FMG’s decision to issue its special dividend before the end of the financial year now looks like a moot point in terms of franking credits, given the election result.

Nevertheless, it does emphasise the sector’s strong cash flow and management discipline.

FMG’s total yield, including special dividends and buy-backs, is now running at about ~20%, providing plenty of stock support despite its recent strong run.

Earnings downgrade

Plumbing equipment maker Reliance Worldwide (RWC, -16.7%) was the weakest stock in the ASX100 after management downgraded earnings by ~7%.

Several factors were cited, including a relatively mild winter in the US and a slowdown in Australia.

This also illustrates the risks that emerge when a company which has undoubtedly executed well in a particular niche – in this case, the Shark Bite product – starts to diversify into new areas. RWC has been a favourite for many investors but we see better opportunities elsewhere.

Otherwise, it was the banks which were weakest as they paid out dividends.

There was also pressure from the RBNZ, which revoked ANZ’s advanced accreditation, meaning it will no longer be allowed to calculate its own operational risk capital with regard to its New Zealand subsidiary.

The net effect is likely to be an increase in its capital reserve. It also serves as a reminder that the issue of additional capital reserves against Kiwi lending remains live for the banking sector.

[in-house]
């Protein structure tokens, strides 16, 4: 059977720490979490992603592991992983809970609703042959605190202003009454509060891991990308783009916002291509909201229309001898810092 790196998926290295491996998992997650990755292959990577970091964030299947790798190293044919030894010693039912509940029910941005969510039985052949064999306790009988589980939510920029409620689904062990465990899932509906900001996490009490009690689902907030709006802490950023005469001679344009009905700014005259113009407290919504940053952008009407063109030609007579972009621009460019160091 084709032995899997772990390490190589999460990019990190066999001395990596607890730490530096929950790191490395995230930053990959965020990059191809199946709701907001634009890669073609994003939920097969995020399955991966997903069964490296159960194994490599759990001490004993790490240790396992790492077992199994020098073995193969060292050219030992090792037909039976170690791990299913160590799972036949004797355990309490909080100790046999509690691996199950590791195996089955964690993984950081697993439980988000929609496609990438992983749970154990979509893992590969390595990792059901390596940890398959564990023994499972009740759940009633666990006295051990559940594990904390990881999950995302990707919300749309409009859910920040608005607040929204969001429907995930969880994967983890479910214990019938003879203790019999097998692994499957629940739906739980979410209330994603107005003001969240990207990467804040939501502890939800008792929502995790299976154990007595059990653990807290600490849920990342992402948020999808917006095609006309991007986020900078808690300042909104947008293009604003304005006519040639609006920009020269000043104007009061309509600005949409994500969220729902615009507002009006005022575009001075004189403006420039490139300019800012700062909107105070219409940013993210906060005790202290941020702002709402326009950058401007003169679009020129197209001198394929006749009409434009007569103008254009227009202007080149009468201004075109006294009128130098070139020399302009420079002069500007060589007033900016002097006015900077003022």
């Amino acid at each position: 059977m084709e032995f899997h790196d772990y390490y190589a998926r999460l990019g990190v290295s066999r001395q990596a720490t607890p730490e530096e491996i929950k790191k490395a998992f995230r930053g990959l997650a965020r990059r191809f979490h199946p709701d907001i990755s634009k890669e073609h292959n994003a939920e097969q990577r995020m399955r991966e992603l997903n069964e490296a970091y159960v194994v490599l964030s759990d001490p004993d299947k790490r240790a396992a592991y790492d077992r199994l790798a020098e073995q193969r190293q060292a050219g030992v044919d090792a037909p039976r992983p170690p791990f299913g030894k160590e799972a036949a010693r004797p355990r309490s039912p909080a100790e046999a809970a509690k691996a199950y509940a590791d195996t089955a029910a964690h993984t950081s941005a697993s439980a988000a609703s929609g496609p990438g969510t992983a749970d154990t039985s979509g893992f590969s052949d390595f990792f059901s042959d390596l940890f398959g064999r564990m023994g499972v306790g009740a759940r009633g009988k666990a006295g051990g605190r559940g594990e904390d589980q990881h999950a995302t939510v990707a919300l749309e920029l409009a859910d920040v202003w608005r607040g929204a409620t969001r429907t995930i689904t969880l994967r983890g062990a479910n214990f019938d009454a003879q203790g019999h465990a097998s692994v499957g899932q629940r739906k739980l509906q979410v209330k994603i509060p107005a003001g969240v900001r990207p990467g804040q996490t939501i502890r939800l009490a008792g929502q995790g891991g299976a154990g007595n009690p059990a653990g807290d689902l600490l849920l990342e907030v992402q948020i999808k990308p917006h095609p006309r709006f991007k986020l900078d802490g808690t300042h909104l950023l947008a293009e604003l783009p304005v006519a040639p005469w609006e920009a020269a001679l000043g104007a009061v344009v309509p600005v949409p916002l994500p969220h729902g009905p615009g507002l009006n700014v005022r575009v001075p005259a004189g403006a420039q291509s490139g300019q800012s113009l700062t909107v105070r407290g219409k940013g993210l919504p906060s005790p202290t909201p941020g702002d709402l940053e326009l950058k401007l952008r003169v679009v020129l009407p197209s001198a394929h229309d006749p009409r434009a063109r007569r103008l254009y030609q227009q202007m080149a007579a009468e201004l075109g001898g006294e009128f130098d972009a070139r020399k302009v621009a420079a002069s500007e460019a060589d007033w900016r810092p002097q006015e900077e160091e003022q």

While the banks are likely to enjoy a relief rally on news of a Coalition victory in the federal election, the spectre of additional capital is one of several headwinds that persist over the medium term.

Qantas outlook

Qantas (QAN) was down -3.3%, possibly in sympathy with a profit warning from domestic competitor Virgin Australia (VAH).

Many believe this is good news for QAN.

Its most recent update highlighted a weaker outlook for domestic corporate travel, but also that it could offset these trends by stronger international volumes.

VAH does not have this offset and, as such, we think will continue to cut domestic capacity in order to preserve cash flows. This continues to underpin the stable domestic duopoly and QAN’s ability to grow revenue via less ticket discounting.

Beyond the iron ore miners, we also saw strength in South32 (S32, +7.0%) and other plays in the aluminum complex on news of production curtailments on at least two refineries in China following an environmental breach.

Weaker global data also helped support the gold price – and miners such as Evolution (EVN, +11.1%).

Elsewhere Lendlease (LLC, +11.5%) gained on speculation that it was being targeted for takeover by a Japanese firm.

REA Group’s (REA,  +7.1%) quarterly update revealed a poor environment for house listings, however, the market has been forgiving as REA is demonstrating their ability to offset this via pricing power and other initiatives.

Numbers add up for Xero

Accounting software company Xero (XRO, +11.2%) delivered a well-received result providing some comfort around valuation.

The key factor is subscription growth as it rolls out to the UK and US a model which has been successful in Australia and New Zealand.

They have found particular traction in the UK in the most recent half, which is important given the one-off opportunity provided by the shift to an online tax system.